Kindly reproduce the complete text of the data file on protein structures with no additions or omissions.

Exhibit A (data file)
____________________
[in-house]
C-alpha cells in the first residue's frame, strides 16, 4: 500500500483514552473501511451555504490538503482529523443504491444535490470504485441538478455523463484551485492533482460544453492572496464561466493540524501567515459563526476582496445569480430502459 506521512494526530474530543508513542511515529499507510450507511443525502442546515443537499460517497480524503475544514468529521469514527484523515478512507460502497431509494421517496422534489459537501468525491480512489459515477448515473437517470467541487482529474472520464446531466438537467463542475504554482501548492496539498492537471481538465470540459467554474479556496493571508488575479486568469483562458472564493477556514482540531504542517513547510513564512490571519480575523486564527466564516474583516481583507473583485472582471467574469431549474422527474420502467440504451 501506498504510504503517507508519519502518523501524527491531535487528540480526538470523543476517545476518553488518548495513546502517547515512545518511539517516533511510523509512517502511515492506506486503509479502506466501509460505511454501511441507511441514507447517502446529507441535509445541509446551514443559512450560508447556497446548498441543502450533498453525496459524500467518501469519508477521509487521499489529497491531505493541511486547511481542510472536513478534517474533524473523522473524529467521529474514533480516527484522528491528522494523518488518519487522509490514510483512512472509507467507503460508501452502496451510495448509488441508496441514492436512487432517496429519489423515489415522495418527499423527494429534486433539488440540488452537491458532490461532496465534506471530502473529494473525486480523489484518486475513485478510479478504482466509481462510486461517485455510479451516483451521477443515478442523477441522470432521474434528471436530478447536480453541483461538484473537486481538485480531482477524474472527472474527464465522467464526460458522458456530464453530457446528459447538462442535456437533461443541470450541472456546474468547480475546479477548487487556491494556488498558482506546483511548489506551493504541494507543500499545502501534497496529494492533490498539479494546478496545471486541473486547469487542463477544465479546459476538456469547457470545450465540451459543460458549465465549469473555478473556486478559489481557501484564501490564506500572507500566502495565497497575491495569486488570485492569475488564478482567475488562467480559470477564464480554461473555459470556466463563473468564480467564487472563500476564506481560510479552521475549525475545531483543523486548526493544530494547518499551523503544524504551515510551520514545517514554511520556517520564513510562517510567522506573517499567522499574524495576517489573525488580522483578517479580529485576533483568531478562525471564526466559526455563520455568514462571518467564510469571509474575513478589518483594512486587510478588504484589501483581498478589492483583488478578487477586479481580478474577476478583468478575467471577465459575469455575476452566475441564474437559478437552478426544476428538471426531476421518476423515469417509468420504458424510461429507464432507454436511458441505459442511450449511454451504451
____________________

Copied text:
[in-house]
C-alpha cells in the first residue's frame, strides 16, 4: 500500500483514552473501511451555504490538503482529523443504491444535490470504485441538478455523463484551485492533482460544453492572496464561466493540524501567515459563526476582496445569480430502459 506521512494526530474530543508513542511515529499507510450507511443525502442546515443537499460517497480524503475544514468529521469514527484523515478512507460502497431509494421517496422534489459537501468525491480512489459515477448515473437517470467541487482529474472520464446531466438537467463542475504554482501548492496539498492537471481538465470540459467554474479556496493571508488575479486568469483562458472564493477556514482540531504542517513547510513564512490571519480575523486564527466564516474583516481583507473583485472582471467574469431549474422527474420502467440504451 501506498504510504503517507508519519502518523501524527491531535487528540480526538470523543476517545476518553488518548495513546502517547515512545518511539517516533511510523509512517502511515492506506486503509479502506466501509460505511454501511441507511441514507447517502446529507441535509445541509446551514443559512450560508447556497446548498441543502450533498453525496459524500467518501469519508477521509487521499489529497491531505493541511486547511481542510472536513478534517474533524473523522473524529467521529474514533480516527484522528491528522494523518488518519487522509490514510483512512472509507467507503460508501452502496451510495448509488441508496441514492436512487432517496429519489423515489415522495418527499423527494429534486433539488440540488452537491458532490461532496465534506471530502473529494473525486480523489484518486475513485478510479478504482466509481462510486461517485455510479451516483451521477443515478442523477441522470432521474434528471436530478447536480453541483461538484473537486481538485480531482477524474472527472474527464465522467464526460458522458456530464453530457446528459447538462442535456437533461443541470450541472456546474468547480475546479477548487487556491494556488498558482506546483511548489506551493504541494507543500499545502501534497496529494492533490498539479494546478496545471486541473486547469487542463477544465479546459476538456469547457470545450465540451459543460458549465465549469473555478473556486478559489481557501484564501490564506500572507500566502495565497497575491495569486488570485492569475488564478482567475488562467480559470477564464480554461473555459470556466463563473468564480467564487472563500476564506481560510479552521475549525475545531483543523486548526493544530494547518499551523503544524504551515510551520514545517514554511520556517520564513510562517510567522506573517499567522499574524495576517489573525488580522483578517479580529485576533483568531478562525471564526466559526455563520455568514462571518467564510469571509474575513478589518483594512486587510478588504484589501483581498478589492483583488478578487477586479481580478474577476478583468478575467471577465459575469455575476452566475441564474437559478437552478426544476428538471426531476421518476423515469417509468420504458424510461429507464432507454436511458441505459442511450449511454451504451